According to the OECD, whose data seem to be the closest to reality among those available on the market, people worked an average of 1,382 hours in 2021 in Luxembourg. Shutterstock

According to the OECD, whose data seem to be the closest to reality among those available on the market, people worked an average of 1,382 hours in 2021 in Luxembourg. Shutterstock

Luxembourg seems to be one of the countries where people work the most, if full-time employees and annual leave alone are considered. However, the actual time worked is much lower if sick leave, parental leave and part-time work are included.

The beginning of this year brings the debate on the reduction of working time back on the table. It had been opened by labour minister  (LSAP), who in February 2022 said he was in favour of it, before launching a study to collect data for a discussion on the subject. But in his New Year’s speech, prime minister  (DP) spoke out against it, preferring to talk about flexibilisation and a decision to be taken on a case-by-case basis, a position supported by the president of his party, (DP), during his New Year’s address.

“It is like asking a mouse to negotiate with a cat,” reacted former labour minister, (LSAP), in a .

“Working fewer hours” is also one of the demands of the Chamber of Employees (CSL), as stated by its president , who is also the president of the OGBL. This is opposed by employers, who point to the lack of manpower and the cost of the measure.

Different results for different methodologies

In Luxembourg, the ‘normal’ working time is 40 hours per week. It can vary through sectoral agreements, work organisation plans (POT) or flexible working hours. This is more than in France (35 hours) and Belgium (38 hours), but less than in Germany (48 hours).

But how much time is actually worked?

1,791 hours per year, according to the  quoted by Dan Kersch. This compares with 1,574 hours in Germany, 1,610 in France and 1,746 in Belgium. To arrive at this total, the institute first calculated the ‘real’ weekly working time, taking into account the sectoral specificities that may exist. That is 39.8 hours for Luxembourg. This figure was multiplied by 52 weeks, before subtracting paid annual leave (26 days) and public holidays (9).

However, public holidays falling on Sundays are not deducted (although workers can reuse them). Neither are sick leave, parental leave, partial unemployment or part-time work. Eurofound does not include overtime in its calculations.

By integrating these elements into its own numbers, the Organisation for Economic Cooperation and Development (OECD) reveals a result that is much lower but undoubtedly closer to reality: 1,382 hours in 2021 (and 1,420 in 2020). This makes Luxembourg the third country where people work the least, out of the 45 analysed.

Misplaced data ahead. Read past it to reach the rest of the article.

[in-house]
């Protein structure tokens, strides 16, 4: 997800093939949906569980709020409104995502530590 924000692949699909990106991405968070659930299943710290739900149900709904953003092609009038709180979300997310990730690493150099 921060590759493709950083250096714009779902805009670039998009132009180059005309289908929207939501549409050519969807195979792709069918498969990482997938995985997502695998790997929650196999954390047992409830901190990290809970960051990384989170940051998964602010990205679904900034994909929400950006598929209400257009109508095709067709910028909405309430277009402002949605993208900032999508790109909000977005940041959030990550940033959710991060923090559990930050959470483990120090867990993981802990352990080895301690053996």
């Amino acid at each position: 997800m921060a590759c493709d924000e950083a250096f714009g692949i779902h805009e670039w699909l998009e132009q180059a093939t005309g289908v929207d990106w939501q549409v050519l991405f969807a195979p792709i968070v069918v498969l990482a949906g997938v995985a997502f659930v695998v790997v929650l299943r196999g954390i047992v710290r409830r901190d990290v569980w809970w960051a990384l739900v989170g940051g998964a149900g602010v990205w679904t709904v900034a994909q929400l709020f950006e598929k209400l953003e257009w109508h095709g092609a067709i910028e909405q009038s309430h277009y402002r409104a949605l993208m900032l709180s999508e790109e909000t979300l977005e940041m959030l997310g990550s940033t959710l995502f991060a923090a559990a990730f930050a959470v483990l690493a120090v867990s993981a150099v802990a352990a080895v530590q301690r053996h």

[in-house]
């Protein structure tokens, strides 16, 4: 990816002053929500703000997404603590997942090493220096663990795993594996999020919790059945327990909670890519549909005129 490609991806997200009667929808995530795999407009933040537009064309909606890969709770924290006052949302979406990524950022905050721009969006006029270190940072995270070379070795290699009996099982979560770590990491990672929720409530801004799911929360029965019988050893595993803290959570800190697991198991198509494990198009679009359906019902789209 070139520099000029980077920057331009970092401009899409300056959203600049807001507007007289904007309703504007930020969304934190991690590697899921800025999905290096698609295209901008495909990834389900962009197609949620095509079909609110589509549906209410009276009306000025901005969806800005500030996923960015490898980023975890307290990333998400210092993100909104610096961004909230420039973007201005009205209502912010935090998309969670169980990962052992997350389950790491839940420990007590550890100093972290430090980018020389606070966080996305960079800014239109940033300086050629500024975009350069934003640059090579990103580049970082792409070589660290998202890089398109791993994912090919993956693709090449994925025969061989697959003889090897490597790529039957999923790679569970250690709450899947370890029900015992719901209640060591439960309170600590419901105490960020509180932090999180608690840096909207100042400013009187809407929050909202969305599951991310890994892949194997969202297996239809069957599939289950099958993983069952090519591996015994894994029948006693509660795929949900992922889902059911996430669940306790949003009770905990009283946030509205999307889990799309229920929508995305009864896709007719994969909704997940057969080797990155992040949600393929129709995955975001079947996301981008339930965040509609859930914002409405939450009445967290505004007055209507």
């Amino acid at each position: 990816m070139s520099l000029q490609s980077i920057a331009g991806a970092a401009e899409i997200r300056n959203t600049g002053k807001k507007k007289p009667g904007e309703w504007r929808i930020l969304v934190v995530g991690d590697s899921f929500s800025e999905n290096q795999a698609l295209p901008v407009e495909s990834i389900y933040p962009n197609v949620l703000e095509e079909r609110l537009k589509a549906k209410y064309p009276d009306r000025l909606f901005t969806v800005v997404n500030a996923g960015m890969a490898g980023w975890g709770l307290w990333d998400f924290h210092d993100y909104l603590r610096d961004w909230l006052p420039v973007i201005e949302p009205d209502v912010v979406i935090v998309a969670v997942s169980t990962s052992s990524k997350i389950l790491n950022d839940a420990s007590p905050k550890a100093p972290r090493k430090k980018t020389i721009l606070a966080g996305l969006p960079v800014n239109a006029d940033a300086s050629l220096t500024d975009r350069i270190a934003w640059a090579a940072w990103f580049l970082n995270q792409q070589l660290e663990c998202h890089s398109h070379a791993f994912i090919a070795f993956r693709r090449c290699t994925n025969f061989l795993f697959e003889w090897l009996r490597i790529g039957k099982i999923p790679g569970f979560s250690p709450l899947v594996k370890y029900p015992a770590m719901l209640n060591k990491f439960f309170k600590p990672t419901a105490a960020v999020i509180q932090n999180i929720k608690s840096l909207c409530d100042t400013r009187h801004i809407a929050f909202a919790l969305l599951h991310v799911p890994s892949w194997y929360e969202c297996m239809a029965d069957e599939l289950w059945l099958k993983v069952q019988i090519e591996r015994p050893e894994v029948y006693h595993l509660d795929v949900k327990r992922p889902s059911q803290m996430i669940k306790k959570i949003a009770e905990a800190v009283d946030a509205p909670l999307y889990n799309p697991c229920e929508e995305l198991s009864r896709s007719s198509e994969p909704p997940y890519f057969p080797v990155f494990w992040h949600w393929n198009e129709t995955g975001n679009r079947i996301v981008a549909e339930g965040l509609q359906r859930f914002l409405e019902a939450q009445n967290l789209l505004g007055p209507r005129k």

Germany has less work time with 1,349 hours, but France (1,490 hours) and Belgium (1,493 hours) are above, as are the 27 members of the European Union (EU) on average (1,566 hours).

37,030,400 hours of sick or accident leave in 2021

However, the OECD warns that it is difficult to compare countries because not all countries have collected their own data in the same way. In the case of Luxembourg, the data comes from the Inspectorate General of Social Security (IGSS). The IGSS collects the data directly from companies, which declare the hours worked by their employees to the Centre commun de la sécurité sociale (CCSS) on a monthly basis.

For this reason, the details of the hours ‘not worked’ (compared to what would have been the case after a classic multiplication of the number of weeks by the legal weekly duration), due to part-time work or parental leave, cannot be calculated.

On the other hand, the IGSS counts 37,030,400 hours ‘not worked’ over the whole year 2021 in the private sector, due to illness or accident. Across all sectors, 5,028,200 hours were ‘missed’ due to maternity leave, 2,412,800 for family-related leave (2021 was still marked by covid), 2,266,200 for exemptions from work (e.g., exclusion from certain working hours for pregnant women), 5,100 for hospitality leave and 15,221,100 due to short-time working (still in the covid period). Conversely, 11,409,200 hours of overtime were declared, although not all of them were and this is still an estimate.

Working hours down

In any case, the data allows Statec to note a decrease in working time over the years and to ascribe it to “shorter working days” and “the increase in the number of days of leave,” linked to the country’s legal framework.

For example, the family ministry counted 11,636 beneficiaries of parental leave on 31 December 2021, compared with 10,886 a year earlier and 4,025 in 2012, as the scheme has been promoted and enhanced since then.

Statec also notes that “the proportion of part-time employees” has tripled in 40 years, reaching 18.1% of residents aged 15 to 64 in 2021. Cross-border commuters are excluded from this calculation.

Will there be a further reduction? The debate seems to be open, but it will have to take into account other factors, including the balance between private and professional life and the attraction of talent.

In the meantime, some companies have already taken the plunge, such as RH Expert, which has adopted a four-day week with a maximum of nine hours per day. DG Group has opted for flexible working hours.

This story was first published in French on . It has been translated and edited for Delano.